We are subjected to a lot of messages that useful things – such as socks – are terrible presents. A proper, glamorous present costs a lot more and has less utility. Children don’t want warm clothes, they want a plastic toy based on a TV program. Allegedly.

This is a great time to provide people with nice things they wouldn’t necessarily be able to fund for themselves. Think carefully about what the person you are buying for might need – so many people are living in poverty at the moment; small useful gifts are much more valuable than things of no utility in this context.

Also think about how to tackle the issue of gifts with any friends or family members who might struggle to afford it. Offering not to do Christmas can really take the pressure off. The gift of not driving someone else into debt is a huge one, and well worth considering.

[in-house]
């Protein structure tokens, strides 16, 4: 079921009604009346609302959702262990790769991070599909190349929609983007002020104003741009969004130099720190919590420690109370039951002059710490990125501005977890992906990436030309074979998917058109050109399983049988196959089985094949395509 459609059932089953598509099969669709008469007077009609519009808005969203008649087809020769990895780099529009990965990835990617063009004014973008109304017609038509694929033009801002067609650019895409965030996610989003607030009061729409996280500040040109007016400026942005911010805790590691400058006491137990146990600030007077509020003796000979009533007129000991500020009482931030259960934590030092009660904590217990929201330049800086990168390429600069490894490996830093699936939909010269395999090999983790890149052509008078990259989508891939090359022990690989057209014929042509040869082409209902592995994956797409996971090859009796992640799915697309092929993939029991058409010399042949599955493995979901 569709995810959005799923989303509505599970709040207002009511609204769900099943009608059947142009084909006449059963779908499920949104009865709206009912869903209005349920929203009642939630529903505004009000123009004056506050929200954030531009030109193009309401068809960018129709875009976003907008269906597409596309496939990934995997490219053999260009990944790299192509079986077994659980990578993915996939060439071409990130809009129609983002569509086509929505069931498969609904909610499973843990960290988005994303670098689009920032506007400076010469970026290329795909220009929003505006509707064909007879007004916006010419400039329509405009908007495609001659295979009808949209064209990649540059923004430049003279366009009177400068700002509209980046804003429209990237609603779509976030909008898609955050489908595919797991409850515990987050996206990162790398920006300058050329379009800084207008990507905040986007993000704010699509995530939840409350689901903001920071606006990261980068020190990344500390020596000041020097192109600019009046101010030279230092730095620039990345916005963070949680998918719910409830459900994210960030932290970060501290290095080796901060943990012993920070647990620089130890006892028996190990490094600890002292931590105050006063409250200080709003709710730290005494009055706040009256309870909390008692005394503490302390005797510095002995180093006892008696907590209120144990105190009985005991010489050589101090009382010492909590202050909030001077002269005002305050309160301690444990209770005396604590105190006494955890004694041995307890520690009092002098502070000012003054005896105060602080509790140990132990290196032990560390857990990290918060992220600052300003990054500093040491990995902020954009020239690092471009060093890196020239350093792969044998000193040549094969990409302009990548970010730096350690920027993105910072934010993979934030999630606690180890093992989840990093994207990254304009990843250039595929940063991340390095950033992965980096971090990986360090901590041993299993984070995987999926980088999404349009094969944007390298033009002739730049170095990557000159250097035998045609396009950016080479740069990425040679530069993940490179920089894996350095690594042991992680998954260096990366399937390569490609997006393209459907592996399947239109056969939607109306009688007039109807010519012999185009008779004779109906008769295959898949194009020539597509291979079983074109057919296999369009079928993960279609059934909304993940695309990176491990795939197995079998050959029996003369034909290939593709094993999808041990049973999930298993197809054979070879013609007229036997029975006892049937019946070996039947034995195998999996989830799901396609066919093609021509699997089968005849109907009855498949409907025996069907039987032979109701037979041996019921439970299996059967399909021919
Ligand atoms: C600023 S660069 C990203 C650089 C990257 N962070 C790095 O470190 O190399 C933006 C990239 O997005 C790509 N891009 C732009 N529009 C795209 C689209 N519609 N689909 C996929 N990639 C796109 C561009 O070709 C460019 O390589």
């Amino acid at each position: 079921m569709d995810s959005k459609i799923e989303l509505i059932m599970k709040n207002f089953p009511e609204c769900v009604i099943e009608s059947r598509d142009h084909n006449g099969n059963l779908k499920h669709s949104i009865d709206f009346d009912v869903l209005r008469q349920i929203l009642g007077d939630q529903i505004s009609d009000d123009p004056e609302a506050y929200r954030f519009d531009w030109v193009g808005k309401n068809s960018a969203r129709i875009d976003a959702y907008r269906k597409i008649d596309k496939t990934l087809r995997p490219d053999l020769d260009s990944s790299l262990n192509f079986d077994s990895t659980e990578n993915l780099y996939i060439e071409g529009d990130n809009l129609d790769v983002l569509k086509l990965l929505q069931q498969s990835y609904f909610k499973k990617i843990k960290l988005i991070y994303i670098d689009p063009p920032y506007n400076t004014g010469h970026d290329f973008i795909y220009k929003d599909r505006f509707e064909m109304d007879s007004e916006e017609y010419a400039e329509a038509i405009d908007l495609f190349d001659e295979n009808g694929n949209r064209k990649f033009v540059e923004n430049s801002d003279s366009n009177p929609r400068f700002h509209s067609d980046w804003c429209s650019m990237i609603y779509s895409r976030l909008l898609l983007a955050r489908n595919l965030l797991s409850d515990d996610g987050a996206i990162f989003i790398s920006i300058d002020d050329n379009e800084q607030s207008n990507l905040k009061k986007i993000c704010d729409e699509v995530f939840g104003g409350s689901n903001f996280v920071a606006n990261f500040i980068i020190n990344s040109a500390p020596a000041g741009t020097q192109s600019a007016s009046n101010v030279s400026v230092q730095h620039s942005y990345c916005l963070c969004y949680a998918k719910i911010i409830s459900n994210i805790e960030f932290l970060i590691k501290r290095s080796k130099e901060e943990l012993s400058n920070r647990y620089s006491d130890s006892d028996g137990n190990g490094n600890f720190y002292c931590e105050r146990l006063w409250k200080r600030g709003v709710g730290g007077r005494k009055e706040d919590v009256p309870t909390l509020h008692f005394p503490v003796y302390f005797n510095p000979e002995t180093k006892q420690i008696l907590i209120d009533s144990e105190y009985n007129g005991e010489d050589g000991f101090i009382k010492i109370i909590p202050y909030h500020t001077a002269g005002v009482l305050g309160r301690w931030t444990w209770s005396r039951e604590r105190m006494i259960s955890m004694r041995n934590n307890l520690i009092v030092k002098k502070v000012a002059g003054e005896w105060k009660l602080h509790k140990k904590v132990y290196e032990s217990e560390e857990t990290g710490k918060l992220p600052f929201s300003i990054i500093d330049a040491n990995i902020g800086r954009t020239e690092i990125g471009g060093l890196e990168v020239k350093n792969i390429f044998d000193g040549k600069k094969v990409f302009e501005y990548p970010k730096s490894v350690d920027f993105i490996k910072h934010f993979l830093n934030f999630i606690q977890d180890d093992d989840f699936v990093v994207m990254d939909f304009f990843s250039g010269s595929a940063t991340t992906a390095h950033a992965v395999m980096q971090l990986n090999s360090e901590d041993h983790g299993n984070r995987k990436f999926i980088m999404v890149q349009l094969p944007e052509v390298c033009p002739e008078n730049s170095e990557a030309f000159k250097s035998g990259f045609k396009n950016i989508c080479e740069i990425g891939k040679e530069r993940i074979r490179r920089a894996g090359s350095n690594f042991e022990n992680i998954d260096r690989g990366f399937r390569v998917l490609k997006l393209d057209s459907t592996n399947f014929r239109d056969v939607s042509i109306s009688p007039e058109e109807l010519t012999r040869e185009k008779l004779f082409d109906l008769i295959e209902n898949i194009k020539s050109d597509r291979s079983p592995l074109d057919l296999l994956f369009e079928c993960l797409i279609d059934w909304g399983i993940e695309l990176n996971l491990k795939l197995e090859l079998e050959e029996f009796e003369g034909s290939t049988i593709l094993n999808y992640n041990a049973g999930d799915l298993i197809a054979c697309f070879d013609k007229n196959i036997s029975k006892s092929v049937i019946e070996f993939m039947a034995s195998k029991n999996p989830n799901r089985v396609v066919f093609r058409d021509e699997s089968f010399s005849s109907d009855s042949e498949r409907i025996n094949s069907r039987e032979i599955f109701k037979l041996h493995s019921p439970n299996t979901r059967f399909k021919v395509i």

Poverty tends to cause feelings of shame and inadequacy, so it can make it very hard to say ‘I can’t afford to buy you a present’. If you are in a better position, take the initiative here. Start those awkward conversations. Give the gift of caring about other people’s situations.


The fairy wife

There are folk tales about fairy wives, who come on strange conditions and say they will leave if those conditions aren’t met. And of course the husband forgets, and does the thing he must not do – usually three times – and the fairy wife leaves and never comes back. I think there are ways in which these work as teaching tales – not about getting involved with otherworldly women, but about dealing with day to day life.